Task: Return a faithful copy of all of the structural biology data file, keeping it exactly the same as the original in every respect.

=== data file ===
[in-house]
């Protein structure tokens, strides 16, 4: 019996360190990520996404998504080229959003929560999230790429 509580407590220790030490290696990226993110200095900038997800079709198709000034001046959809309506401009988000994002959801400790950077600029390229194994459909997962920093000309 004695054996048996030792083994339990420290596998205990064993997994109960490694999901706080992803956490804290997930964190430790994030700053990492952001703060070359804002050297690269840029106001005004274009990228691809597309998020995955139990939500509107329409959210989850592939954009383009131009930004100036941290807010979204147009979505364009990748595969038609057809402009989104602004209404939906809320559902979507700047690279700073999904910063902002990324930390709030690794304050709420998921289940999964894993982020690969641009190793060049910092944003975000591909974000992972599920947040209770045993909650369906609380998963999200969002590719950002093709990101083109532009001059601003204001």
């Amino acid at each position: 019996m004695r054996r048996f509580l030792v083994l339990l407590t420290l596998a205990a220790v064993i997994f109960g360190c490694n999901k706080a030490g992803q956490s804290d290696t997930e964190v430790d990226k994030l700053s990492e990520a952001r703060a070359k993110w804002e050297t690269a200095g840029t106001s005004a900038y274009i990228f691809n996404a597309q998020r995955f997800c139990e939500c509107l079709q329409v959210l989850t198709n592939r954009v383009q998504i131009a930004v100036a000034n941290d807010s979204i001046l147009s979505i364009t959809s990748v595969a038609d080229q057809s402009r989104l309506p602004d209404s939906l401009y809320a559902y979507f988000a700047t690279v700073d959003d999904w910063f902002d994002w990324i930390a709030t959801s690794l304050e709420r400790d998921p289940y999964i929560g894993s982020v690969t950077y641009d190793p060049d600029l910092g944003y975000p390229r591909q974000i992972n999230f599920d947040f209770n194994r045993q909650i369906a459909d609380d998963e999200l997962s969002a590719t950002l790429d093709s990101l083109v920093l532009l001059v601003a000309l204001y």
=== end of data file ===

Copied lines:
[in-house]
């Protein structure tokens, strides 16, 4: 019996360190990520996404998504080229959003929560999230790429 509580407590220790030490290696990226993110200095900038997800079709198709000034001046959809309506401009988000994002959801400790950077600029390229194994459909997962920093000309 004695054996048996030792083994339990420290596998205990064993997994109960490694999901706080992803956490804290997930964190430790994030700053990492952001703060070359804002050297690269840029106001005004274009990228691809597309998020995955139990939500509107329409959210989850592939954009383009131009930004100036941290807010979204147009979505364009990748595969038609057809402009989104602004209404939906809320559902979507700047690279700073999904910063902002990324930390709030690794304050709420998921289940999964894993982020690969641009190793060049910092944003975000591909974000992972599920947040209770045993909650369906609380998963999200969002590719950002093709990101083109532009001059601003204001």
């Amino acid at each position: 019996m004695r054996r048996f509580l030792v083994l339990l407590t420290l596998a205990a220790v064993i997994f109960g360190c490694n999901k706080a030490g992803q956490s804290d290696t997930e964190v430790d990226k994030l700053s990492e990520a952001r703060a070359k993110w804002e050297t690269a200095g840029t106001s005004a900038y274009i990228f691809n996404a597309q998020r995955f997800c139990e939500c509107l079709q329409v959210l989850t198709n592939r954009v383009q998504i131009a930004v100036a000034n941290d807010s979204i001046l147009s979505i364009t959809s990748v595969a038609d080229q057809s402009r989104l309506p602004d209404s939906l401009y809320a559902y979507f988000a700047t690279v700073d959003d999904w910063f902002d994002w990324i930390a709030t959801s690794l304050e709420r400790d998921p289940y999964i929560g894993s982020v690969t950077y641009d190793p060049d600029l910092g944003y975000p390229r591909q974000i992972n999230f599920d947040f209770n194994r045993q909650i369906a459909d609380d998963e999200l997962s969002a590719t950002l790429d093709s990101l083109v920093l532009l001059v601003a000309l204001y």